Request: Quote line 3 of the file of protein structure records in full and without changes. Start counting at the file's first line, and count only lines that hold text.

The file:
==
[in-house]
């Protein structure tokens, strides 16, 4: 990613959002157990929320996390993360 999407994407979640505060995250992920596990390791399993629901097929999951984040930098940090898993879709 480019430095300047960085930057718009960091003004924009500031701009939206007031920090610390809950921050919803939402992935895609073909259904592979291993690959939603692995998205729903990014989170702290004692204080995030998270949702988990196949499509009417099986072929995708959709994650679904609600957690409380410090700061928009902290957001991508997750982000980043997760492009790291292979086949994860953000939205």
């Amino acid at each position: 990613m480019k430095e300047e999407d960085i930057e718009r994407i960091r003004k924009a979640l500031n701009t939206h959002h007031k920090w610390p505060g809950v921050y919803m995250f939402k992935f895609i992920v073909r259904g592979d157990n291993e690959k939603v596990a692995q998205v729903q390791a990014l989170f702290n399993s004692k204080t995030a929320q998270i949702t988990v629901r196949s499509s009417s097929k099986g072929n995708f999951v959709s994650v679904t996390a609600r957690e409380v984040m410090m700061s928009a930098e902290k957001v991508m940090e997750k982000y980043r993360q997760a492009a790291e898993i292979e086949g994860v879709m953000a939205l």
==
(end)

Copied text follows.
């Amino acid at each position: 990613m480019k430095e300047e999407d960085i930057e718009r994407i960091r003004k924009a979640l500031n701009t939206h959002h007031k920090w610390p505060g809950v921050y919803m995250f939402k992935f895609i992920v073909r259904g592979d157990n291993e690959k939603v596990a692995q998205v729903q390791a990014l989170f702290n399993s004692k204080t995030a929320q998270i949702t988990v629901r196949s499509s009417s097929k099986g072929n995708f999951v959709s994650v679904t996390a609600r957690e409380v984040m410090m700061s928009a930098e902290k957001v991508m940090e997750k982000y980043r993360q997760a492009a790291e898993i292979e086949g994860v879709m953000a939205l």